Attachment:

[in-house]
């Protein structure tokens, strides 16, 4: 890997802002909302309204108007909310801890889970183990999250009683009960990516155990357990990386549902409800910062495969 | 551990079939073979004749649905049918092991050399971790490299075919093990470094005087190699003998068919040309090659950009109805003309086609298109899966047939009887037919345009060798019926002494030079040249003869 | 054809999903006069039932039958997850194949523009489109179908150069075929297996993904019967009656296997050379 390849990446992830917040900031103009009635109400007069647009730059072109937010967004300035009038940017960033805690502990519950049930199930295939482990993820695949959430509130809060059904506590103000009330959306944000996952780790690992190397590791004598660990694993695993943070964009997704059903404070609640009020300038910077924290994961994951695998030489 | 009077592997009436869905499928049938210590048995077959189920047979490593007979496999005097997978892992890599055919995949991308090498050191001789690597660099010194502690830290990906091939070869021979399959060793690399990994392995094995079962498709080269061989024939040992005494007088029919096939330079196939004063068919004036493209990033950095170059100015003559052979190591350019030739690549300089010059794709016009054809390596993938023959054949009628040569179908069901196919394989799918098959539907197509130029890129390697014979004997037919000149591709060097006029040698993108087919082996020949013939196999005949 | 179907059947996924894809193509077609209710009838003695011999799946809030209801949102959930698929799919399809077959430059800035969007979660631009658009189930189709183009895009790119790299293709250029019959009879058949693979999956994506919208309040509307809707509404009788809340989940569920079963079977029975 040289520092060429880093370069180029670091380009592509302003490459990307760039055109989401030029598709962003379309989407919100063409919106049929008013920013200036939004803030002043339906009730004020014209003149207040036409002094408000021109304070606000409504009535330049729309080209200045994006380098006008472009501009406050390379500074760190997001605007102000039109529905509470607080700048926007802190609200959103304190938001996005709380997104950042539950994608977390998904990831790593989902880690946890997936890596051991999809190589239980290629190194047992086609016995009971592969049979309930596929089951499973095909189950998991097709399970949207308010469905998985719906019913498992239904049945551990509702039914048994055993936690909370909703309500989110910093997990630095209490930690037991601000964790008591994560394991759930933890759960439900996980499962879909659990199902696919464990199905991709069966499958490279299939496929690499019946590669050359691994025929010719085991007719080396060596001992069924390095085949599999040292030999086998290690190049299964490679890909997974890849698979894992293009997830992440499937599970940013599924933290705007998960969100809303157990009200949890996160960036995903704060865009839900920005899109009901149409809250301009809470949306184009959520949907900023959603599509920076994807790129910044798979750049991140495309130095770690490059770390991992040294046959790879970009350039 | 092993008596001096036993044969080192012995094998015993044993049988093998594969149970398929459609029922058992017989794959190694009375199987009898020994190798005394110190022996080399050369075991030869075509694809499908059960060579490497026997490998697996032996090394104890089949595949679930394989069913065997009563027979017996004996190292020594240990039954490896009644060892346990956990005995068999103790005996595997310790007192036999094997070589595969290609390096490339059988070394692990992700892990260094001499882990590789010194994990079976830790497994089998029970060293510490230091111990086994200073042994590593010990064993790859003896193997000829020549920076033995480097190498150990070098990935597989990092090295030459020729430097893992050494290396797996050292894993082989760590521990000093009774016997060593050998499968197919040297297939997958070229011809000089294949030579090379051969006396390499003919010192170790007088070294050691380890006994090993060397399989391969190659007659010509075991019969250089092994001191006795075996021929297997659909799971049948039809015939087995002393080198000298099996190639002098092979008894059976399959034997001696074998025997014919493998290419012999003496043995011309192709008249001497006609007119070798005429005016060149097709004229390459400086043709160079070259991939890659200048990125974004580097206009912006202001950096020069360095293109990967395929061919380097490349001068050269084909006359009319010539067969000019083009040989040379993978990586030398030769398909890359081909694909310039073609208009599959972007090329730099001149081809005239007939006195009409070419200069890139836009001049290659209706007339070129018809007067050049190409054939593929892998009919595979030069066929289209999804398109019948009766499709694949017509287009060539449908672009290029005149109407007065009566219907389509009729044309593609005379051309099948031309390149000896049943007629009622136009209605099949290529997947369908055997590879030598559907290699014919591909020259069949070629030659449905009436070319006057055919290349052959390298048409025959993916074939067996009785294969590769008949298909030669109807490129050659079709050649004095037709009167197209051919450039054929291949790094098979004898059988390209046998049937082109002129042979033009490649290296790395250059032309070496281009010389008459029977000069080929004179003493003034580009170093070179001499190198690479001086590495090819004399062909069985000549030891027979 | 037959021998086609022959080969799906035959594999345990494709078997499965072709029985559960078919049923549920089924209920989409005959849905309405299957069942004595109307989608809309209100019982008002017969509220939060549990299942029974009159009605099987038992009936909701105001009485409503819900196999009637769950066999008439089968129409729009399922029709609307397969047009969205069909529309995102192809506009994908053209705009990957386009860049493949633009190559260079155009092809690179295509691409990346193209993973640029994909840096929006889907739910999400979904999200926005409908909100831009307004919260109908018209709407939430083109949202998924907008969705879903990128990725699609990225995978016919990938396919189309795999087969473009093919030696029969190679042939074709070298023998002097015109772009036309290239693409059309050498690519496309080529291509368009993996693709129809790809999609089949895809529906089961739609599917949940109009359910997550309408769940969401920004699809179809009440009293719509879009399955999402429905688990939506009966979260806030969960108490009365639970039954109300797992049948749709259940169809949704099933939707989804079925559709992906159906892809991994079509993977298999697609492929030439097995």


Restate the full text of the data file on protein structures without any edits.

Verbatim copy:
[in-house]
């Protein structure tokens, strides 16, 4: 890997802002909302309204108007909310801890889970183990999250009683009960990516155990357990990386549902409800910062495969 | 551990079939073979004749649905049918092991050399971790490299075919093990470094005087190699003998068919040309090659950009109805003309086609298109899966047939009887037919345009060798019926002494030079040249003869 | 054809999903006069039932039958997850194949523009489109179908150069075929297996993904019967009656296997050379 390849990446992830917040900031103009009635109400007069647009730059072109937010967004300035009038940017960033805690502990519950049930199930295939482990993820695949959430509130809060059904506590103000009330959306944000996952780790690992190397590791004598660990694993695993943070964009997704059903404070609640009020300038910077924290994961994951695998030489 | 009077592997009436869905499928049938210590048995077959189920047979490593007979496999005097997978892992890599055919995949991308090498050191001789690597660099010194502690830290990906091939070869021979399959060793690399990994392995094995079962498709080269061989024939040992005494007088029919096939330079196939004063068919004036493209990033950095170059100015003559052979190591350019030739690549300089010059794709016009054809390596993938023959054949009628040569179908069901196919394989799918098959539907197509130029890129390697014979004997037919000149591709060097006029040698993108087919082996020949013939196999005949 | 179907059947996924894809193509077609209710009838003695011999799946809030209801949102959930698929799919399809077959430059800035969007979660631009658009189930189709183009895009790119790299293709250029019959009879058949693979999956994506919208309040509307809707509404009788809340989940569920079963079977029975 040289520092060429880093370069180029670091380009592509302003490459990307760039055109989401030029598709962003379309989407919100063409919106049929008013920013200036939004803030002043339906009730004020014209003149207040036409002094408000021109304070606000409504009535330049729309080209200045994006380098006008472009501009406050390379500074760190997001605007102000039109529905509470607080700048926007802190609200959103304190938001996005709380997104950042539950994608977390998904990831790593989902880690946890997936890596051991999809190589239980290629190194047992086609016995009971592969049979309930596929089951499973095909189950998991097709399970949207308010469905998985719906019913498992239904049945551990509702039914048994055993936690909370909703309500989110910093997990630095209490930690037991601000964790008591994560394991759930933890759960439900996980499962879909659990199902696919464990199905991709069966499958490279299939496929690499019946590669050359691994025929010719085991007719080396060596001992069924390095085949599999040292030999086998290690190049299964490679890909997974890849698979894992293009997830992440499937599970940013599924933290705007998960969100809303157990009200949890996160960036995903704060865009839900920005899109009901149409809250301009809470949306184009959520949907900023959603599509920076994807790129910044798979750049991140495309130095770690490059770390991992040294046959790879970009350039 | 092993008596001096036993044969080192012995094998015993044993049988093998594969149970398929459609029922058992017989794959190694009375199987009898020994190798005394110190022996080399050369075991030869075509694809499908059960060579490497026997490998697996032996090394104890089949595949679930394989069913065997009563027979017996004996190292020594240990039954490896009644060892346990956990005995068999103790005996595997310790007192036999094997070589595969290609390096490339059988070394692990992700892990260094001499882990590789010194994990079976830790497994089998029970060293510490230091111990086994200073042994590593010990064993790859003896193997000829020549920076033995480097190498150990070098990935597989990092090295030459020729430097893992050494290396797996050292894993082989760590521990000093009774016997060593050998499968197919040297297939997958070229011809000089294949030579090379051969006396390499003919010192170790007088070294050691380890006994090993060397399989391969190659007659010509075991019969250089092994001191006795075996021929297997659909799971049948039809015939087995002393080198000298099996190639002098092979008894059976399959034997001696074998025997014919493998290419012999003496043995011309192709008249001497006609007119070798005429005016060149097709004229390459400086043709160079070259991939890659200048990125974004580097206009912006202001950096020069360095293109990967395929061919380097490349001068050269084909006359009319010539067969000019083009040989040379993978990586030398030769398909890359081909694909310039073609208009599959972007090329730099001149081809005239007939006195009409070419200069890139836009001049290659209706007339070129018809007067050049190409054939593929892998009919595979030069066929289209999804398109019948009766499709694949017509287009060539449908672009290029005149109407007065009566219907389509009729044309593609005379051309099948031309390149000896049943007629009622136009209605099949290529997947369908055997590879030598559907290699014919591909020259069949070629030659449905009436070319006057055919290349052959390298048409025959993916074939067996009785294969590769008949298909030669109807490129050659079709050649004095037709009167197209051919450039054929291949790094098979004898059988390209046998049937082109002129042979033009490649290296790395250059032309070496281009010389008459029977000069080929004179003493003034580009170093070179001499190198690479001086590495090819004399062909069985000549030891027979 | 037959021998086609022959080969799906035959594999345990494709078997499965072709029985559960078919049923549920089924209920989409005959849905309405299957069942004595109307989608809309209100019982008002017969509220939060549990299942029974009159009605099987038992009936909701105001009485409503819900196999009637769950066999008439089968129409729009399922029709609307397969047009969205069909529309995102192809506009994908053209705009990957386009860049493949633009190559260079155009092809690179295509691409990346193209993973640029994909840096929006889907739910999400979904999200926005409908909100831009307004919260109908018209709407939430083109949202998924907008969705879903990128990725699609990225995978016919990938396919189309795999087969473009093919030696029969190679042939074709070298023998002097015109772009036309290239693409059309050498690519496309080529291509368009993996693709129809790809999609089949895809529906089961739609599917949940109009359910997550309408769940969401920004699809179809009440009293719509879009399955999402429905688990939506009966979260806030969960108490009365639970039954109300797992049948749709259940169809949704099933939707989804079925559709992906159906892809991994079509993977298999697609492929030439097995």